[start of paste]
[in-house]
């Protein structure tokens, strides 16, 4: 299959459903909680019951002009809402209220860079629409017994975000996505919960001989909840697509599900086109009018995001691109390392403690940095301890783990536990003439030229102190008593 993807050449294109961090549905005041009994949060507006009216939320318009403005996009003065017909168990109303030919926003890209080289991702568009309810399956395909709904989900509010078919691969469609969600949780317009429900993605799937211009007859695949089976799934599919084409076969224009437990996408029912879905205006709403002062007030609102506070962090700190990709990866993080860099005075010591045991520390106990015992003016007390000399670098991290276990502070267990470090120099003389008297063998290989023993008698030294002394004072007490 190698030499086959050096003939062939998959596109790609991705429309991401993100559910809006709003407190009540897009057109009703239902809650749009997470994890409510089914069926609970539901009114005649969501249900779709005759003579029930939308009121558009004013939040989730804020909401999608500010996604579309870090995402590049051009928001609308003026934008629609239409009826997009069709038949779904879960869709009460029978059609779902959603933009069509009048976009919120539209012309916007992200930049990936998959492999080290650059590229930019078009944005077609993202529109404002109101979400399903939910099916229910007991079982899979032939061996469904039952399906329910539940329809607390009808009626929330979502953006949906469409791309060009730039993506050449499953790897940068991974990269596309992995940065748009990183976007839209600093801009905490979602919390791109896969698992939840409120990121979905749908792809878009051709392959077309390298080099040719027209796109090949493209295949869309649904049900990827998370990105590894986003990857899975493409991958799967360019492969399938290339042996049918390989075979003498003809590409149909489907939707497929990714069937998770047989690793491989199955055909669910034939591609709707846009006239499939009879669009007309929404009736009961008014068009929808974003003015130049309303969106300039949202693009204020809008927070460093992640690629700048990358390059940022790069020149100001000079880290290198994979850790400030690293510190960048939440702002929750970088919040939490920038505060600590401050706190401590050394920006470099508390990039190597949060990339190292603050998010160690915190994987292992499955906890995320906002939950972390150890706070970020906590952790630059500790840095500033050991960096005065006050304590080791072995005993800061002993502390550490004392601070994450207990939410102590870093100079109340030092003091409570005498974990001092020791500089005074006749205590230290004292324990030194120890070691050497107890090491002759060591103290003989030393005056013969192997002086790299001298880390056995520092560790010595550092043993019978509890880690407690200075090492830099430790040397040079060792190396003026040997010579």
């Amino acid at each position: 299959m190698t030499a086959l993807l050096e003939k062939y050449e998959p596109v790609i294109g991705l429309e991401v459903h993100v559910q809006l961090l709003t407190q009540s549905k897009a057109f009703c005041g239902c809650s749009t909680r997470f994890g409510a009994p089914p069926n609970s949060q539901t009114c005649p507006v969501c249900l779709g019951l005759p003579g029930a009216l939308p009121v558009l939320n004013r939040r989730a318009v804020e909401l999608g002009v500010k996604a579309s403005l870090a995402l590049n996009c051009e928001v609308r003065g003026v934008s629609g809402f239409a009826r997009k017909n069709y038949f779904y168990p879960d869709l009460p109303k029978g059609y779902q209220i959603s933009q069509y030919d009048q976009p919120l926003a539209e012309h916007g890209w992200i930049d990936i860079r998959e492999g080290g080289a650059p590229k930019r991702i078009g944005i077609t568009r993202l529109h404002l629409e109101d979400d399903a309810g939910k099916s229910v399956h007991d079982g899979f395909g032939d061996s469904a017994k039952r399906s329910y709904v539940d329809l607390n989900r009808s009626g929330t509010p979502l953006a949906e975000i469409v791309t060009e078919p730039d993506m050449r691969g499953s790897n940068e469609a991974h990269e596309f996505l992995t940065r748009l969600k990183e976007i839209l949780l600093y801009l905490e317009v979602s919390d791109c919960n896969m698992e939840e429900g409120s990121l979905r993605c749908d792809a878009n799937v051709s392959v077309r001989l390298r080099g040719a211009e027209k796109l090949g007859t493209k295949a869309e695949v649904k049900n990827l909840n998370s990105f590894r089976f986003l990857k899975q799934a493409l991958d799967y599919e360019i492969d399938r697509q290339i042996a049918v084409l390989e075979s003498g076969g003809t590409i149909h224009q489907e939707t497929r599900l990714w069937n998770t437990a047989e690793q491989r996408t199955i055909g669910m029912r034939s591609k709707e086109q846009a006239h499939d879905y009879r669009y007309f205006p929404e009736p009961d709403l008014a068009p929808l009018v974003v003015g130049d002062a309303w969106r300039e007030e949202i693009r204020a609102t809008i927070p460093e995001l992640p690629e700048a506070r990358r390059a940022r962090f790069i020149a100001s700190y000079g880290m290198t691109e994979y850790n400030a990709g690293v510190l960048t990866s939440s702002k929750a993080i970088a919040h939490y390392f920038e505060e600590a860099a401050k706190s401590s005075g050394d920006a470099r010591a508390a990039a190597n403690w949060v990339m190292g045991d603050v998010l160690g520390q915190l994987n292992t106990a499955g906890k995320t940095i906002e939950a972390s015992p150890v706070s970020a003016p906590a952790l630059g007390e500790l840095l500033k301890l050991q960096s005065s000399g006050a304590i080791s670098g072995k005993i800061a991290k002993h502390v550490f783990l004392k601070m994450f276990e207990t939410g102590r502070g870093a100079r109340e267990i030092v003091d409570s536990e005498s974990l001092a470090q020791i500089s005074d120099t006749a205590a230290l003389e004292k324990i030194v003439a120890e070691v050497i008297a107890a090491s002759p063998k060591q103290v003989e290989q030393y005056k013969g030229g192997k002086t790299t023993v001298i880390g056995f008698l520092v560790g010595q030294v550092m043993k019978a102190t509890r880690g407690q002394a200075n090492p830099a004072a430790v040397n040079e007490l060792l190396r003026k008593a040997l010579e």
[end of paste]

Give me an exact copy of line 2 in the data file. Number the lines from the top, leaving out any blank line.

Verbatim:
């Protein structure tokens, strides 16, 4: 299959459903909680019951002009809402209220860079629409017994975000996505919960001989909840697509599900086109009018995001691109390392403690940095301890783990536990003439030229102190008593 993807050449294109961090549905005041009994949060507006009216939320318009403005996009003065017909168990109303030919926003890209080289991702568009309810399956395909709904989900509010078919691969469609969600949780317009429900993605799937211009007859695949089976799934599919084409076969224009437990996408029912879905205006709403002062007030609102506070962090700190990709990866993080860099005075010591045991520390106990015992003016007390000399670098991290276990502070267990470090120099003389008297063998290989023993008698030294002394004072007490 190698030499086959050096003939062939998959596109790609991705429309991401993100559910809006709003407190009540897009057109009703239902809650749009997470994890409510089914069926609970539901009114005649969501249900779709005759003579029930939308009121558009004013939040989730804020909401999608500010996604579309870090995402590049051009928001609308003026934008629609239409009826997009069709038949779904879960869709009460029978059609779902959603933009069509009048976009919120539209012309916007992200930049990936998959492999080290650059590229930019078009944005077609993202529109404002109101979400399903939910099916229910007991079982899979032939061996469904039952399906329910539940329809607390009808009626929330979502953006949906469409791309060009730039993506050449499953790897940068991974990269596309992995940065748009990183976007839209600093801009905490979602919390791109896969698992939840409120990121979905749908792809878009051709392959077309390298080099040719027209796109090949493209295949869309649904049900990827998370990105590894986003990857899975493409991958799967360019492969399938290339042996049918390989075979003498003809590409149909489907939707497929990714069937998770047989690793491989199955055909669910034939591609709707846009006239499939009879669009007309929404009736009961008014068009929808974003003015130049309303969106300039949202693009204020809008927070460093992640690629700048990358390059940022790069020149100001000079880290290198994979850790400030690293510190960048939440702002929750970088919040939490920038505060600590401050706190401590050394920006470099508390990039190597949060990339190292603050998010160690915190994987292992499955906890995320906002939950972390150890706070970020906590952790630059500790840095500033050991960096005065006050304590080791072995005993800061002993502390550490004392601070994450207990939410102590870093100079109340030092003091409570005498974990001092020791500089005074006749205590230290004292324990030194120890070691050497107890090491002759060591103290003989030393005056013969192997002086790299001298880390056995520092560790010595550092043993019978509890880690407690200075090492830099430790040397040079060792190396003026040997010579």